Mrs Ashwell also had a very productive reading time during the Christmas break and thoroughly enjoyed the books she read. The first is:
“Her name was Henrietta Lacks, but scientists know her as HeLa. Born a poor black tobacco farmer, her cancer cells – taken without her knowledge – became a multimillion-dollar industry and one of the most important tools in medicine. Yet Henrietta’s family did not learn of her ‘immortality’ until more than twenty years after her death, with devastating consequences …Balancing the beauty and drama of scientific discovery with dark questions about who owns the stuff our bodies are made of, “The Immortal Life of Henrietta Lacks” is an extraordinary journey in search of the soul and story of a real woman, whose cells live on today in all four corners of the world. “A fascinating, harrowing, necessary book”. (Hilary Mantel, “Guardian”). “A heartbreaking account of racism and injustice”. (“Metro”). “A fine book…a gripping read…The book has deservedly been a huge bestseller in the US. It should be here, too”. (“Sunday Times”).” NielsenBookDataOnline
and the second is:
“In the winter of 1991, at a concert in Krakow, an older woman with a marvellously pitched violin meets a fellow musician who is instantly captivated by her instrument. When he asks her how she obtained it, she reveals the remarkable story behind its origin…Imprisoned at Auschwitz, the notorious concentration camp, Daniel feels his humanity slipping away. Treasured memories of the young woman he loved and the prayers that once lingered on his lips become hazier with each passing day. Then a visit from a mysterious stranger changes everything, as Daniel’s former identity as a crafter of fine violins is revealed to all. The camp’s two most dangerous men use this information to make a cruel wager: If Daniel can build a successful violin within a certain number of days, the Kommandant wins a case of the finest burgundy. If not, the camp doctor, a torturer, gets hold of Daniel. And so, battling exhaustion, Daniel tries to recapture his lost art, knowing all too well the likely cost of failure. Written with lyrical simplicity and haunting beauty and interspersed with chilling, actual Nazi documentation, “The Auschwitz Violin” is more than just a novel: it is a testament to the strength of the human spirit and the power of beauty, art, and hope to triumph over the darkest adversity.” NielsenBookDataOnline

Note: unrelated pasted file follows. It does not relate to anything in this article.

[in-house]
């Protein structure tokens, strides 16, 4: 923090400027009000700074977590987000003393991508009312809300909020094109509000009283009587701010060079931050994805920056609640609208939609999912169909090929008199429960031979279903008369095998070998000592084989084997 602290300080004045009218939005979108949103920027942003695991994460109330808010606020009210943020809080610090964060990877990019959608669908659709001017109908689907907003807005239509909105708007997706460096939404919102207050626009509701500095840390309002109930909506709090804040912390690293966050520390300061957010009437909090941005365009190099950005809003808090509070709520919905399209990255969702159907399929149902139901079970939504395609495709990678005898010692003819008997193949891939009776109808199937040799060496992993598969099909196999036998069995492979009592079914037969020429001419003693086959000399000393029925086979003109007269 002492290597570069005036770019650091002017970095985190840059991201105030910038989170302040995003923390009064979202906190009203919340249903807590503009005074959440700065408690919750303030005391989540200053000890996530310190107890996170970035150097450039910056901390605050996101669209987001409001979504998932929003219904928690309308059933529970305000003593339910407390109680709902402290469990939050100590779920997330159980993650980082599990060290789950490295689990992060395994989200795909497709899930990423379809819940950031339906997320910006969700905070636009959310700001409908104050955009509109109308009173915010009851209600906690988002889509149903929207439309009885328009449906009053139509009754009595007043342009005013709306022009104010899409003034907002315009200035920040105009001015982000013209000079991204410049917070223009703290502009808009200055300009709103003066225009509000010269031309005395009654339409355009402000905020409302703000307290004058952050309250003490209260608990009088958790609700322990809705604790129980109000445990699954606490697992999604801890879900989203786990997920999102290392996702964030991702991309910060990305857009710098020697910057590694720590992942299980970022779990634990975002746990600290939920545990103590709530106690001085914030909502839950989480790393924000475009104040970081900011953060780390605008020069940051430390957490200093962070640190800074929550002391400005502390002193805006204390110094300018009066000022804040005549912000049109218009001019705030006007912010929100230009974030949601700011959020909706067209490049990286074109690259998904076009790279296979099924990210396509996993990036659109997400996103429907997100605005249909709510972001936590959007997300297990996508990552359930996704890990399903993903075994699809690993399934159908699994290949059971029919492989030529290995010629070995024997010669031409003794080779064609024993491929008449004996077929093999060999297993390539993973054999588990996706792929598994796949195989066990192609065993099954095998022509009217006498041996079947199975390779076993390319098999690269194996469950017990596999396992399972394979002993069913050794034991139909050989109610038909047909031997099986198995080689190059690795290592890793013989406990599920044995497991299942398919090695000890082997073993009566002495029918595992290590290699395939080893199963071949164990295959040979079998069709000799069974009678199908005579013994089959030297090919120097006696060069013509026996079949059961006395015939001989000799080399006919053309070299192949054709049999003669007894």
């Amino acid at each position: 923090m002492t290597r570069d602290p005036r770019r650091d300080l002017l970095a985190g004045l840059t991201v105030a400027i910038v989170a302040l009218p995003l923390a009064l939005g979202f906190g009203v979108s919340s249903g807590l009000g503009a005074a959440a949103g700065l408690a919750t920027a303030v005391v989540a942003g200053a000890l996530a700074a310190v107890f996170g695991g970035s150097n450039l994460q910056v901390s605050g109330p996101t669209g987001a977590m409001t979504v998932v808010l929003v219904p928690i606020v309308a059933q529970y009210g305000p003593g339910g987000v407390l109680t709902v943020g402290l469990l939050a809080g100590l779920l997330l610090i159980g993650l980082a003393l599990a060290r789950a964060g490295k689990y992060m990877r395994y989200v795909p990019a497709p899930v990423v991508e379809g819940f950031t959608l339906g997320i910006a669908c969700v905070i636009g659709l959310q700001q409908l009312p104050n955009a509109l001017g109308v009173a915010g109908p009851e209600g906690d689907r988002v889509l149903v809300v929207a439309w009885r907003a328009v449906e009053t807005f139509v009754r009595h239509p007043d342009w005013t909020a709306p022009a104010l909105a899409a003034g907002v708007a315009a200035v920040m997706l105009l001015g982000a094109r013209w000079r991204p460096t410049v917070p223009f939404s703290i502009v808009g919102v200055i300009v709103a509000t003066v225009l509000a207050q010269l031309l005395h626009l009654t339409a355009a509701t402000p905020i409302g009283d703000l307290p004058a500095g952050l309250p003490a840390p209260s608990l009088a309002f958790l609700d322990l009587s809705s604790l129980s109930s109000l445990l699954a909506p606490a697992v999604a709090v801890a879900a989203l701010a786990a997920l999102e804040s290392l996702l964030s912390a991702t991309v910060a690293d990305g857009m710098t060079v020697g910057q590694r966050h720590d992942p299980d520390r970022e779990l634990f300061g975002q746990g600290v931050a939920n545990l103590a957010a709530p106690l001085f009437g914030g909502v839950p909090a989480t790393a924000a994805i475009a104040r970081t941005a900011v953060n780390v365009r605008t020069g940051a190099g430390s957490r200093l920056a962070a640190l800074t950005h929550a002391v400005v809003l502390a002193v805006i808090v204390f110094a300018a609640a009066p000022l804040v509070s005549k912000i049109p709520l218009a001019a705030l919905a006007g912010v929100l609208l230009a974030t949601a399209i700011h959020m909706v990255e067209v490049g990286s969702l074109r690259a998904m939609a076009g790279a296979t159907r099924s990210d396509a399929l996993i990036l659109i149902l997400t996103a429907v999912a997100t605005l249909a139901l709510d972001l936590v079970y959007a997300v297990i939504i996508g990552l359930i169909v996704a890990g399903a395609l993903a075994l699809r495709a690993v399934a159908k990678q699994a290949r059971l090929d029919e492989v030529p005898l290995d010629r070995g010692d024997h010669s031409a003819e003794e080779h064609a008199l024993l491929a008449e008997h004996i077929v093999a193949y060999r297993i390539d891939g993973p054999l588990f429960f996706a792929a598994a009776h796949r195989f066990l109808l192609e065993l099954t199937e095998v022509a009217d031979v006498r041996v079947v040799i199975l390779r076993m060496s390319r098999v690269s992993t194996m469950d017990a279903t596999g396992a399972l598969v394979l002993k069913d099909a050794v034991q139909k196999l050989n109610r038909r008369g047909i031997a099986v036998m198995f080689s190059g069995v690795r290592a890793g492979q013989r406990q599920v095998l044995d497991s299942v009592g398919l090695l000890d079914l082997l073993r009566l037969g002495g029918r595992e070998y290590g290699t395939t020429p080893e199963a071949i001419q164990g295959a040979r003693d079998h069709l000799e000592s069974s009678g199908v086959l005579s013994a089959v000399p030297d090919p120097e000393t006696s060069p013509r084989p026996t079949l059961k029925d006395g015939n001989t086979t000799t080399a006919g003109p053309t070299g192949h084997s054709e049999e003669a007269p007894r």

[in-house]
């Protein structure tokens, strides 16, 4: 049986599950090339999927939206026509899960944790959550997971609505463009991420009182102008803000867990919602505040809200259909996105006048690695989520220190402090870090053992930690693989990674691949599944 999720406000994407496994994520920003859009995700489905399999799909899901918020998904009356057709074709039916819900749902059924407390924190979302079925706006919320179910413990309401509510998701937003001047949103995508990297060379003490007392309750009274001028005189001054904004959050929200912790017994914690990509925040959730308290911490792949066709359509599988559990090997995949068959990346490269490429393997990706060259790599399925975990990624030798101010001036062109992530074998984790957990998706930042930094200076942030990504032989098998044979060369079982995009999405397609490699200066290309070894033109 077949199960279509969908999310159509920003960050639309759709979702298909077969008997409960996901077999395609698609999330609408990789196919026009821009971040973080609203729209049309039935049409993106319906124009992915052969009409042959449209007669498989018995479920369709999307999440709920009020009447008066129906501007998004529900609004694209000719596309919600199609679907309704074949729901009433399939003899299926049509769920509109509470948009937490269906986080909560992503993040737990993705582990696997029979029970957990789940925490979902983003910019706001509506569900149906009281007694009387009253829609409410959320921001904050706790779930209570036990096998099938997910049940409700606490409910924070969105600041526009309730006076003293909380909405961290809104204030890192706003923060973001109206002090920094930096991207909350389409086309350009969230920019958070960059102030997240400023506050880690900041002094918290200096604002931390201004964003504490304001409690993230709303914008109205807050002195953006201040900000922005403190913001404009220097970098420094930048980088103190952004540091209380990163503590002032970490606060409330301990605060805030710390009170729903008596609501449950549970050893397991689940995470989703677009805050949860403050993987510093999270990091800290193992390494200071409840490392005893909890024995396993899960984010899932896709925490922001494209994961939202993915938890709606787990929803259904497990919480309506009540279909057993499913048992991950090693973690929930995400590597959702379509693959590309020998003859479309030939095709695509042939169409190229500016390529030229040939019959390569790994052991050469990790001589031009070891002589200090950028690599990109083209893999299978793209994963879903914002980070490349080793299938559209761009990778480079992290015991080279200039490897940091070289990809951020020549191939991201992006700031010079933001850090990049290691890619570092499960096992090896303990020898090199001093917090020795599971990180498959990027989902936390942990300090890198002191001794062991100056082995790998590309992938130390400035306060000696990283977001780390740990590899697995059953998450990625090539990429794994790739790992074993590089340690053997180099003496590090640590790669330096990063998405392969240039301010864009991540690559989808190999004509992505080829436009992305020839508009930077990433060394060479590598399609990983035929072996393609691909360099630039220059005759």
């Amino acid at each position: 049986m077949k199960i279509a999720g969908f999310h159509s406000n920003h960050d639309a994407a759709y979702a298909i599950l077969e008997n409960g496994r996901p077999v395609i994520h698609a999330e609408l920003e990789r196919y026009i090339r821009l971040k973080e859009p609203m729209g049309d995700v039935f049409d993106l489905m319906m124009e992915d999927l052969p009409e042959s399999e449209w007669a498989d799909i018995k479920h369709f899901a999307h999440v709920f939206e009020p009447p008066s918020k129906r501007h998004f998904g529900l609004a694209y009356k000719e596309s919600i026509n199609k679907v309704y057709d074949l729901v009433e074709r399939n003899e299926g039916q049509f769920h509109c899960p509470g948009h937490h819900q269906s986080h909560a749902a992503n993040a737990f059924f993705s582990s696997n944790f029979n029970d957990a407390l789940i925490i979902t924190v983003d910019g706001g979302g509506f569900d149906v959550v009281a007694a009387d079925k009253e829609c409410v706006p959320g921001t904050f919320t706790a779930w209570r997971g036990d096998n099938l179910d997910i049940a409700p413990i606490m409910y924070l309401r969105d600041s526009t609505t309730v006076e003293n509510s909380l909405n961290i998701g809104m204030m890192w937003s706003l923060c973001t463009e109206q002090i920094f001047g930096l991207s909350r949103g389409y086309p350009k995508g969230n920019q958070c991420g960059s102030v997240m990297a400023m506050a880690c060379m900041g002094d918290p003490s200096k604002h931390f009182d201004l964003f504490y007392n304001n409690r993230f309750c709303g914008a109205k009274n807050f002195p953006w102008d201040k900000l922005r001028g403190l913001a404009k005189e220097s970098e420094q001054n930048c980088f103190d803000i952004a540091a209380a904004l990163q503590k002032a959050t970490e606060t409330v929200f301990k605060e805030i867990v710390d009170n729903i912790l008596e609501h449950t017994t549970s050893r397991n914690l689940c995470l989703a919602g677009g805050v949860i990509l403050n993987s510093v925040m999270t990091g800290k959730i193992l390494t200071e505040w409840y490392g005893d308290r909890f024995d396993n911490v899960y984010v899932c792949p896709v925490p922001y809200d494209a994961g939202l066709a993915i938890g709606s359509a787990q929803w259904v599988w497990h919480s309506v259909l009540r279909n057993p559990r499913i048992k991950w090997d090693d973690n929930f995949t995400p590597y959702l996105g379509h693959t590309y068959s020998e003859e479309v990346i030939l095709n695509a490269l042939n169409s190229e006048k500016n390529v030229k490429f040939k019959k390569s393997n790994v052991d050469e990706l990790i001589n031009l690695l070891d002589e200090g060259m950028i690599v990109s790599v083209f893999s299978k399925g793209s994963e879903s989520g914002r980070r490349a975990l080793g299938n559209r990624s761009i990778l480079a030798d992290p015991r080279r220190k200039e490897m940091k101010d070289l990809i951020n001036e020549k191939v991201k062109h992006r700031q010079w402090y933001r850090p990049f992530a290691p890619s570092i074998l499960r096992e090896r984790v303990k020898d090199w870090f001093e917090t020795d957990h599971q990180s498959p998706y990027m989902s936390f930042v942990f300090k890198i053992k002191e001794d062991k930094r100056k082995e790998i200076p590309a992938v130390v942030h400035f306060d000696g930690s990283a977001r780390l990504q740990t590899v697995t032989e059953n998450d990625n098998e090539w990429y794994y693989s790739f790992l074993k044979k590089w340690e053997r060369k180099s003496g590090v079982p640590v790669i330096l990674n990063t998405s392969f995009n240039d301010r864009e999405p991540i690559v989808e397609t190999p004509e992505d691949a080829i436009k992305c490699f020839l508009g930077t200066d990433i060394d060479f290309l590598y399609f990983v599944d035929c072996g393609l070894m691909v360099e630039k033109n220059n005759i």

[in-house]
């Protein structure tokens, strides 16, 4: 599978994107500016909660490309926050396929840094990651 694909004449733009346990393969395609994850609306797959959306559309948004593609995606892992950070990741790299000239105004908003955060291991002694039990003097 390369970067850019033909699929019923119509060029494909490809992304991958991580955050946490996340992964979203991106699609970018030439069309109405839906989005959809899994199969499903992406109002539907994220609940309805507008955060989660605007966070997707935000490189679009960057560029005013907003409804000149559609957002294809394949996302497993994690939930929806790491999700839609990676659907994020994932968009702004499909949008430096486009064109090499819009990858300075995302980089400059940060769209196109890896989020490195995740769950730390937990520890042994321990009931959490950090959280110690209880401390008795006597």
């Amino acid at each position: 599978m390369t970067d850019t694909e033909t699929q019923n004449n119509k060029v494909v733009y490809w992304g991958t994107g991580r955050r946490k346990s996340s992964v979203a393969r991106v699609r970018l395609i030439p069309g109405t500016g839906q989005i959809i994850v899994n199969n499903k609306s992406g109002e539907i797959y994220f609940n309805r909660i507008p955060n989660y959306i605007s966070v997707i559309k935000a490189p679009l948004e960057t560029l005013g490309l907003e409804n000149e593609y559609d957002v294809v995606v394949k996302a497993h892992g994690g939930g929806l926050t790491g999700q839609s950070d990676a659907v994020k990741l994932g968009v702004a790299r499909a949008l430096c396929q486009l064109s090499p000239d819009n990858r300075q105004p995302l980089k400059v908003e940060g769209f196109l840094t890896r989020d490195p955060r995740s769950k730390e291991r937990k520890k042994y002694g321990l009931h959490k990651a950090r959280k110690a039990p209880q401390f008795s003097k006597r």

Two extremely powerful books – they sound absolutely fascinating, I will put them on my reading list. Mrs Ashwell is currently reading The hare with amber eyes by Edmund de Waal, winner of the Costa Book Awards Prize for Biography.